9 years to go…
By 2020, they will make up 40% of the population in the U.S., Europe, and the BRIC countries, (Brazil, Russia, India, and China), and 10% of the rest of the world — and by then, they will constitute the largest single cohort of consumers worldwide.
Who are they? Generation C — connected, communicating, content-centric, computerised, community-oriented, always clicking. As a rule, they were born after 1990 and lived their adolescent years after 2000. In the developed world, Generation C encompasses everyone in this age group; in the BRIC countries they are primarily urban and suburban.
Generation C individuals are typically realists and materialists. They are culturally liberal, though not necessarily politically progressive. They are upwardly mobile, yet they live with their parents longer than earlier generations ever did. Many of their social interactions take place on the Internet, where they feel free to express their opinions and attitudes. They’ve grown up under the influence of iEverything — iPods, iTunes, iPhones.
The way in which this generation operate will transform many major industries. The most affected sector will obviously be telecommunications. Other sectors likely to greatly change include healthcare, retail, and travel.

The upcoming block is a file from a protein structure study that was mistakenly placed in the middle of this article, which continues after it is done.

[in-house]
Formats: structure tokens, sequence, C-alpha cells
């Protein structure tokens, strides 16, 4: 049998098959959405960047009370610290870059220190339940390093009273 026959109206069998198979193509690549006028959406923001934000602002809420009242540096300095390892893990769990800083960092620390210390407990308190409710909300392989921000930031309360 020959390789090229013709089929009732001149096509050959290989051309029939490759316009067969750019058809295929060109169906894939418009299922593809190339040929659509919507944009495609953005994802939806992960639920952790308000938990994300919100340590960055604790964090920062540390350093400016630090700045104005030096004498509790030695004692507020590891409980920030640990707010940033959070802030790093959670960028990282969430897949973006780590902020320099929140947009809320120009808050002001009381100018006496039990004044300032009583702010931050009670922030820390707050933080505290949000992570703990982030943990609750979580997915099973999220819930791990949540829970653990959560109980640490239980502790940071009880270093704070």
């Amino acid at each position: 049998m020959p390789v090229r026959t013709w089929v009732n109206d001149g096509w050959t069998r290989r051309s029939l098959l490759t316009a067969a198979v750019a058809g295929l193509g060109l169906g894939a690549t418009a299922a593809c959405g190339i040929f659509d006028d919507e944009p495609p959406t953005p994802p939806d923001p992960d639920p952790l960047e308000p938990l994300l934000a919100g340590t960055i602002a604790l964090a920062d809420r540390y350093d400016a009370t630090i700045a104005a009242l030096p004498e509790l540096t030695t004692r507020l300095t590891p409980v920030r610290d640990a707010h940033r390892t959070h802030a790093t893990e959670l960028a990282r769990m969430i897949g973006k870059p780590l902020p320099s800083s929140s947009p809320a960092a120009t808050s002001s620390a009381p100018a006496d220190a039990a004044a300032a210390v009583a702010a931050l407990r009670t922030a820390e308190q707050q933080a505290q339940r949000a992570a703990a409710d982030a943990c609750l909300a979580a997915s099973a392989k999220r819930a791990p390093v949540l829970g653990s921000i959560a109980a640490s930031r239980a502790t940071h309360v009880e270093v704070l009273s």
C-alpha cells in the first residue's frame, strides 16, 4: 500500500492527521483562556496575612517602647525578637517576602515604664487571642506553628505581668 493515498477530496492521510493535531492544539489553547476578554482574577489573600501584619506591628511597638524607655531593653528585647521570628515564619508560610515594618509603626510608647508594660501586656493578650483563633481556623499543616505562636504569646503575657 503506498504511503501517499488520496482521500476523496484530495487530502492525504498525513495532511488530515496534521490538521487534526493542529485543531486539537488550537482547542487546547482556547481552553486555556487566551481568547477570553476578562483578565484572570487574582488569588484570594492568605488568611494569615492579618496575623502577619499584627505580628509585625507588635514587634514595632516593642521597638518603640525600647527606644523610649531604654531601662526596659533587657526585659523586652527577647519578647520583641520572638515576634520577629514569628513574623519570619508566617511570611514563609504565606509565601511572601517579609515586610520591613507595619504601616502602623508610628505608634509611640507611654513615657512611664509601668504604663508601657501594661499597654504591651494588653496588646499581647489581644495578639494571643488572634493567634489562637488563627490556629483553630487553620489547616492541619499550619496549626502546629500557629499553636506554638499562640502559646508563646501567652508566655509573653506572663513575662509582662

There is already evidence of some of the changes that will be brought about by the coming generation of workers and consumers, and increasing speculation about the path of future change. Few businesspeople, however, have fully grasped the implications for every industry. The arrival of Generation C will have an impact comparable to that of the Industrial Revolution, but it will take place much faster. For business owners, it is no longer sufficient to plan for the next few quarters, or even the next few years. Companies that aren’t willing to determine their strategies for the longer term — 10 to 15 years out — are putting their businesses at risk.
The world of 2020 will be set and governed by the members of Generation C, as they mature and grow in numbers and power. How businesses choose to cater to them will determine their success — and even their ability to survive — in the coming decades.
Are you ready for Generation C?